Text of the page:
Functional connectivity of the inferior frontal cortex changes with age in children with autism spectrum disorders: a fcMRI study of response inhibition.

We just began a large new study on
Autism, ADHD, Anxiety & Depression in 12-17 year-olds.
Read more and learn how you can help!

TitleFunctional connectivity of the inferior frontal cortex changes with age in children with autism spectrum disorders: a fcMRI study of response inhibition.
Publication TypeJournal Article
Year of Publication2009
AuthorsLee, PS, Yerys, BE, Rosa, ADella, Foss-Feig, J, Barnes, KAnne, James, JD, VanMeter, J, Vaidya, CJ, Gaillard, WD, Kenworthy, LE
JournalCereb Cortex
Volume19
Issue8
Pagination1787-94
Date Published2009 Aug
ISSN1460-2199
KeywordsAge Factors, Analysis of Variance, Autistic Disorder, Cerebral Cortex, Child, Cognition Disorders, Female, Frontal Lobe, Humans, Image Processing, Computer-Assisted, Language Tests, Magnetic Resonance Imaging, Male, Nerve Net, Neuropsychological Tests
Abstract

Unmasking the neural basis of neurodevelopmental disorders, such as autism spectrum disorders (ASD), requires studying functional connectivity during childhood when cognitive skills develop. A functional connectivity magnetic resonance imaging (fcMRI) analysis was performed on data collected during Go/NoGo task performance from 24 children ages 8-12 years (12 with ASD; 12 controls matched on age and intellectual functioning). We investigated the connectivity of the left and right inferior frontal cortex (IFC; BA 47), key regions for response inhibition, with other active regions in frontal, striatal, and parietal cortex. Groups did not differ on behavioral measures or functional connectivity of either IFC region. A trend for reduced connectivity in the right IFC for the ASD group was revealed when controlling for age. In the ASD group, there was a significant negative correlation between age and 2 right IFC correlation pairs: right IFC-bilateral presupplementary motor area (BA 6) and right IFC-right caudate. Compared with typical controls, children with ASD may not have gross differences in IFC functional connectivity during response inhibition, which contrasts with an adult study of ASD that reported reduced functional connectivity. This discrepancy suggests an atypical developmental trajectory in ASD for right IFC connectivity with other neural regions supporting response inhibition.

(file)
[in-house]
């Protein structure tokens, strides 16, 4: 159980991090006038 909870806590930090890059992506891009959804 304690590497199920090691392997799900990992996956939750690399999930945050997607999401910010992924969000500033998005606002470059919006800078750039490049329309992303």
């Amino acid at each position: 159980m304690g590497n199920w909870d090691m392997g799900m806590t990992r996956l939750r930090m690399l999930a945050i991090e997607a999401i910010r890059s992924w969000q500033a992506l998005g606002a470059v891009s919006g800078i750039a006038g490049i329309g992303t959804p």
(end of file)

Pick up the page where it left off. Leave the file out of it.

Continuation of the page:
DOI10.1093/cercor/bhn209
Alternate JournalCereb. Cortex
PubMed ID19068486
PubMed Central IDPMC2722789
Grant ListM01-RR13297 / RR / NCRR NIH HHS / United States
P30HD40677 / HD / NICHD NIH HHS / United States
T32HD046388 / HD / NICHD NIH HHS / United States
U54 MH066417 / MH / NIMH NIH HHS / United States
Comments
Leave a Comment